Financial aid is one of the tools that makes higher education possible for many students. It may mean being able to continue your education when you otherwise would not be able or being able to attend the school of your choice despite higher tuition costs.
Financial aid includes:
The first step in applying for financial aid is to complete the FAFSA (Free Application for Federal Student Aid). This form collects information about you and your family’s financial situation and you should complete it after October 1 before the year you are requesting aid.
Check with the schools you are interested in attending and/or that state’s department of higher education for specific deadlines, as each schools and/or states deadline varies.
Plan to complete the FAFSA online. The 2018-19 FAFSA will include 2016 income tax information, so your tax forms and your parents’ tax forms will likely already be completed. Visit www.fafsa.ed.gov for more information on completing the FAFSA.
A few days after you complete the FAFSA online, you will receive notification that you may retrieve the Student Aid Report (SAR). The SAR lists the following information:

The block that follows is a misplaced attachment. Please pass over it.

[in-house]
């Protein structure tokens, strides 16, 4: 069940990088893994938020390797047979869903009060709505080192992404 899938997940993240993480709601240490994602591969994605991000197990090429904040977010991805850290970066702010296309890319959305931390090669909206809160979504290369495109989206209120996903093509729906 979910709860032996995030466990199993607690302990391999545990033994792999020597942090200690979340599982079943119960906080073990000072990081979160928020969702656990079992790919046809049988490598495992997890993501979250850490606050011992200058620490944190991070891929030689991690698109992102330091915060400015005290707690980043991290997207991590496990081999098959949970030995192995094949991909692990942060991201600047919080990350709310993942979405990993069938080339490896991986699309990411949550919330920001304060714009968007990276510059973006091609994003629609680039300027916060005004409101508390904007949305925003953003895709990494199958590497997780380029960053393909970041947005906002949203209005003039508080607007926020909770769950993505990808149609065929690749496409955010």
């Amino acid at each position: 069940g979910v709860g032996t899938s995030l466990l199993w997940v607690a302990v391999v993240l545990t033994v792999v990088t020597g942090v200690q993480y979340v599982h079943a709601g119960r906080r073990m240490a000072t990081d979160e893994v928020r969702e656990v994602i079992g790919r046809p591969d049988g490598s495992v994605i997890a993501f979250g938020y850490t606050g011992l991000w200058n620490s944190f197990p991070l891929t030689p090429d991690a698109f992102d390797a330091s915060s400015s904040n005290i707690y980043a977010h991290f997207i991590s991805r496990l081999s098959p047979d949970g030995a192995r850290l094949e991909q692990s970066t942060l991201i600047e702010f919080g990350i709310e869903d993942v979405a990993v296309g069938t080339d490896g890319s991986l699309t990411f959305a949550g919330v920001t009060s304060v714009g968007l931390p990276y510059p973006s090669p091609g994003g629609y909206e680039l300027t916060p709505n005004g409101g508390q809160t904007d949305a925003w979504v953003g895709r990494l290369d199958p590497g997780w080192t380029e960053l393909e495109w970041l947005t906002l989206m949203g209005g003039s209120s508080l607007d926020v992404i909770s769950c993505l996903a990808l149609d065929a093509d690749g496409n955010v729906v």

After you have submitted your FAFSA and received your SAR, you will receive your award letter from your school. Your award letter outlines the financial aid package being offered to you.
Your award letter provides you with information about your school’s cost of attendance and the financial aid the school has awarded to help you pay these costs. Your award letter also may show how your college calculated your financial need:
Cost of attendance (COA)
– expected family contribution (EFC)
– estimated financial aid
Remaining unmet financial need *
* Some schools may not be able to provide enough financial aid to cover your financial need. This is often referred to as unmet need or gap. Some schools will attempt to reduce the unmet need by including loans.
Your award letter provides a term-by-term breakdown of your aid, according to type, amount, and source. It also may include information about the terms and conditions of each award.
It is important to know how the school will distribute your award letter. For example, some schools provide the award letter online through a secure web portal. Others may provide it via e-mail or postal mail.
You need to determine if you are required to take action upon receipt of your award letter. Some colleges will require you accept, decline, or reduce each aid source. Others may “auto-award” and not require any action on the student’s part. If you do elect to reduce or decline any aid sources (loans, work study, etc.), the school will not be able to increase other aid sources to compensate for the difference.
Related post: Four Tools to Help You Pay for College